This post by author Jo Knowles resonated with me. I too believe deeply, strongly, absolutely in the power of small moments. That every exchange with have with someone is an opportunity to make a connection. Or not.
This power is something I try to remember every moment – big or small – that I am at my job. Although I used to be a teacher and have studied writing much more extensively than anything medically-related, I work in school health offices. It’s a bit random, a job that happened along the way and has somehow grown.
Usually, if someone comes into a health office, there’s a problem. It’s often not health-related, but it’s still a real and valid problem. It’s important that I make that person feel heard. It’s within my power to greet others and set a certain tone. As Uncle Ben said to Peter Parker, “With great power comes great responsibility.”
To be honest, I spend a lot more time doing this job than I’d like. There are plenty of days that I’d rather be home writing. But, this job also informs my writing.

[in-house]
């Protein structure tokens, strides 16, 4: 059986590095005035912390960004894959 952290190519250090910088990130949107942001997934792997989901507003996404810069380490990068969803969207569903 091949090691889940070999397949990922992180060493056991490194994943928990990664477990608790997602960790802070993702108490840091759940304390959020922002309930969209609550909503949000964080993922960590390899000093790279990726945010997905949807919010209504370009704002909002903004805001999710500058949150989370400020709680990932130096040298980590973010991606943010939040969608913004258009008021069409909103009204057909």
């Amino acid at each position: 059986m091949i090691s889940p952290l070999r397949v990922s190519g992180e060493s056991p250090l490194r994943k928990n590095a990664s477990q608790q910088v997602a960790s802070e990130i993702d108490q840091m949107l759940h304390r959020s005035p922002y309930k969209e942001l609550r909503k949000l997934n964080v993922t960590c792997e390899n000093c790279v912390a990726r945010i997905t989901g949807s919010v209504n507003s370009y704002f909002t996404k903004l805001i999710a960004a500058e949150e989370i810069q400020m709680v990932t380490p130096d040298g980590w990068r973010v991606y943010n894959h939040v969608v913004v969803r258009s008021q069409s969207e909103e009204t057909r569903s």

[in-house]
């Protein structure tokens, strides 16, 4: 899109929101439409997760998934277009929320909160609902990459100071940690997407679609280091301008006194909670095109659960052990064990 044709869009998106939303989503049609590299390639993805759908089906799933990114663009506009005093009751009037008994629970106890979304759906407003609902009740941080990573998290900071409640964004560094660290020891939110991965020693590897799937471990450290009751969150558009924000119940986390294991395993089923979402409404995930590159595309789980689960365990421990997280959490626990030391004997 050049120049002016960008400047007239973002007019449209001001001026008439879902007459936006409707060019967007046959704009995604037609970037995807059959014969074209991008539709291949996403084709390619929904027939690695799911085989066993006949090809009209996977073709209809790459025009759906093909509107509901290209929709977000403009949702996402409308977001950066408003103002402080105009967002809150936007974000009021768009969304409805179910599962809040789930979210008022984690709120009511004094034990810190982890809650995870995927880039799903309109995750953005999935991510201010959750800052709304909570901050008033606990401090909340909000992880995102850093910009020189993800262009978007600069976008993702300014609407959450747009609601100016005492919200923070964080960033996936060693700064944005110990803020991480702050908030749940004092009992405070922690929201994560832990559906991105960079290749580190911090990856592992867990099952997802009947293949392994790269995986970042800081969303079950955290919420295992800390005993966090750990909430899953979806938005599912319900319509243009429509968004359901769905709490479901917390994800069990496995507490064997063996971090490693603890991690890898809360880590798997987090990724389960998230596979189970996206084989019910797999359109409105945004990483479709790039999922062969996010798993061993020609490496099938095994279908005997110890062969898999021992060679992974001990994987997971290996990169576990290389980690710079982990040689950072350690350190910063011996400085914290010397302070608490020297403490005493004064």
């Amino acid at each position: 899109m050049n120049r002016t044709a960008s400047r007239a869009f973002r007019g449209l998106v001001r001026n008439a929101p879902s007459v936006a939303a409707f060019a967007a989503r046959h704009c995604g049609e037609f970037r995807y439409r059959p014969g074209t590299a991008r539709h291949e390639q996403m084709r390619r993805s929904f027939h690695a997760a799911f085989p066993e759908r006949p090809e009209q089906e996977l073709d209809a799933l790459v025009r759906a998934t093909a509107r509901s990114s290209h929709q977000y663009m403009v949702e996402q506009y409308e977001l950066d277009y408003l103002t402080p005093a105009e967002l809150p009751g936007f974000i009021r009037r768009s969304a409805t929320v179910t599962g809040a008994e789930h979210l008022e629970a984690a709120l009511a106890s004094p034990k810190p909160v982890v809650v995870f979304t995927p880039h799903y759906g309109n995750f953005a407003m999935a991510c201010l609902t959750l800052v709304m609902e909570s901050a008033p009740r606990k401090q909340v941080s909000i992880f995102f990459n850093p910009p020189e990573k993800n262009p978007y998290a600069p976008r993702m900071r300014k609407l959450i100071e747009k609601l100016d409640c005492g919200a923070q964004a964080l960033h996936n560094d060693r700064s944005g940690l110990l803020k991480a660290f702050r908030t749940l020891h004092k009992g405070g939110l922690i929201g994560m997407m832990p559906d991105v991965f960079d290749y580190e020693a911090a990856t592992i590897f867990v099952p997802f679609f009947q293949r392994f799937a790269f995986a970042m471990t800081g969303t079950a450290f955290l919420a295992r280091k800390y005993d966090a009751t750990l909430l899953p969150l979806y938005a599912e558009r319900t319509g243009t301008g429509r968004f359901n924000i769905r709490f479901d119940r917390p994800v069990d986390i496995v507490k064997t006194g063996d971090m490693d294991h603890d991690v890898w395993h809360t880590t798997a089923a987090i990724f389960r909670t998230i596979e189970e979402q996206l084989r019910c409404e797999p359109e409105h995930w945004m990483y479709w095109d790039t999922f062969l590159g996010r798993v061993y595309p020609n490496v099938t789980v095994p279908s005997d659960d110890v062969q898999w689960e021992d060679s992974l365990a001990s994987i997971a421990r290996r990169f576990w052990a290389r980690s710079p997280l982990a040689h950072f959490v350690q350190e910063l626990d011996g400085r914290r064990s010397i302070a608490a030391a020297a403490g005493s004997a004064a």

I meet many many children, in all shapes of sizes and colors, with all kinds of strengths and weaknesses and feeling all kinds of moods. I hear what matters to them. See how they react to certain experiences. I hear real live kiddos (who’ve often had experiences I’ve never been through) speak real live dialogue. I interact with a lot of adults, too. I meet school office staff, teachers, aides, counselors, and nurses. I talk to a lot of parents.
Other wonderful things about my job:
- There is no preparation required. It’s important in the moment, and then I leave and forget it all. (Unless I’m scavenging for my writing.)
- There are quiet moments that allow for daydreaming.
- It’s part time.
- School vacations are awesome.
We all have to balance life – whatever it looks like – with this writing obsession. So try to be where you are when you’re there. Then come back to the words that much richer.
Sarah Wones Tomp
WRITING ON THE SIDEWALK